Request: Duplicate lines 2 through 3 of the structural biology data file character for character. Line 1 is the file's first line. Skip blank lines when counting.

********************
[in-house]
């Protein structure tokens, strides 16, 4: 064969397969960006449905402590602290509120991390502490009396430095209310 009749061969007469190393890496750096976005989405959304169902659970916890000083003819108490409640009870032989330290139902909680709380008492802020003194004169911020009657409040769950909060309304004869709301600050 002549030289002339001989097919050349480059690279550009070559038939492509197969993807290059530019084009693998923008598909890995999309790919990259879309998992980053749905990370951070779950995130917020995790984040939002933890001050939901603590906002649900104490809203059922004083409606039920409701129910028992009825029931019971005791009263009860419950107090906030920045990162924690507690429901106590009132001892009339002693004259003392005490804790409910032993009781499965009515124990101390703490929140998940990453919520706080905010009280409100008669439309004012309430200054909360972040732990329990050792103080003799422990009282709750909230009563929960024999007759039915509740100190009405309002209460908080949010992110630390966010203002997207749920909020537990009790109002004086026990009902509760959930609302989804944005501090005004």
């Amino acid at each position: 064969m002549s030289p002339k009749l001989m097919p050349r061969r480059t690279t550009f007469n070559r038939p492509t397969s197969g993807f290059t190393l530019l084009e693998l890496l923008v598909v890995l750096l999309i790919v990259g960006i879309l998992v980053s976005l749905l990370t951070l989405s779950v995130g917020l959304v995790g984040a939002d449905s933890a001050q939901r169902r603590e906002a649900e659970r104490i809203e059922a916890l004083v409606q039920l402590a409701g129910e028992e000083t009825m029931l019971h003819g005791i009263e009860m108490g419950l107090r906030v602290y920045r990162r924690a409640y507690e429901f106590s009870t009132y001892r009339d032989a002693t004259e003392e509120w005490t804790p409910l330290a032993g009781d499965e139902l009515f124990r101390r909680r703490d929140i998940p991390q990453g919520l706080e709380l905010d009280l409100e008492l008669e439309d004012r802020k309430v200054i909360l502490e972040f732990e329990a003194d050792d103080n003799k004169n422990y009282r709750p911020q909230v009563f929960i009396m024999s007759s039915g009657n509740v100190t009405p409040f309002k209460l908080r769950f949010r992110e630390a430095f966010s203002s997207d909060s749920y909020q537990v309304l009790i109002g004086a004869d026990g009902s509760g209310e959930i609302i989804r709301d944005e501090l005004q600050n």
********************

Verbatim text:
């Protein structure tokens, strides 16, 4: 064969397969960006449905402590602290509120991390502490009396430095209310 009749061969007469190393890496750096976005989405959304169902659970916890000083003819108490409640009870032989330290139902909680709380008492802020003194004169911020009657409040769950909060309304004869709301600050 002549030289002339001989097919050349480059690279550009070559038939492509197969993807290059530019084009693998923008598909890995999309790919990259879309998992980053749905990370951070779950995130917020995790984040939002933890001050939901603590906002649900104490809203059922004083409606039920409701129910028992009825029931019971005791009263009860419950107090906030920045990162924690507690429901106590009132001892009339002693004259003392005490804790409910032993009781499965009515124990101390703490929140998940990453919520706080905010009280409100008669439309004012309430200054909360972040732990329990050792103080003799422990009282709750909230009563929960024999007759039915509740100190009405309002209460908080949010992110630390966010203002997207749920909020537990009790109002004086026990009902509760959930609302989804944005501090005004």
């Amino acid at each position: 064969m002549s030289p002339k009749l001989m097919p050349r061969r480059t690279t550009f007469n070559r038939p492509t397969s197969g993807f290059t190393l530019l084009e693998l890496l923008v598909v890995l750096l999309i790919v990259g960006i879309l998992v980053s976005l749905l990370t951070l989405s779950v995130g917020l959304v995790g984040a939002d449905s933890a001050q939901r169902r603590e906002a649900e659970r104490i809203e059922a916890l004083v409606q039920l402590a409701g129910e028992e000083t009825m029931l019971h003819g005791i009263e009860m108490g419950l107090r906030v602290y920045r990162r924690a409640y507690e429901f106590s009870t009132y001892r009339d032989a002693t004259e003392e509120w005490t804790p409910l330290a032993g009781d499965e139902l009515f124990r101390r909680r703490d929140i998940p991390q990453g919520l706080e709380l905010d009280l409100e008492l008669e439309d004012r802020k309430v200054i909360l502490e972040f732990e329990a003194d050792d103080n003799k004169n422990y009282r709750p911020q909230v009563f929960i009396m024999s007759s039915g009657n509740v100190t009405p409040f309002k209460l908080r769950f949010r992110e630390a430095f966010s203002s997207d909060s749920y909020q537990v309304l009790i109002g004086a004869d026990g009902s509760g209310e959930i609302i989804r709301d944005e501090l005004q600050n």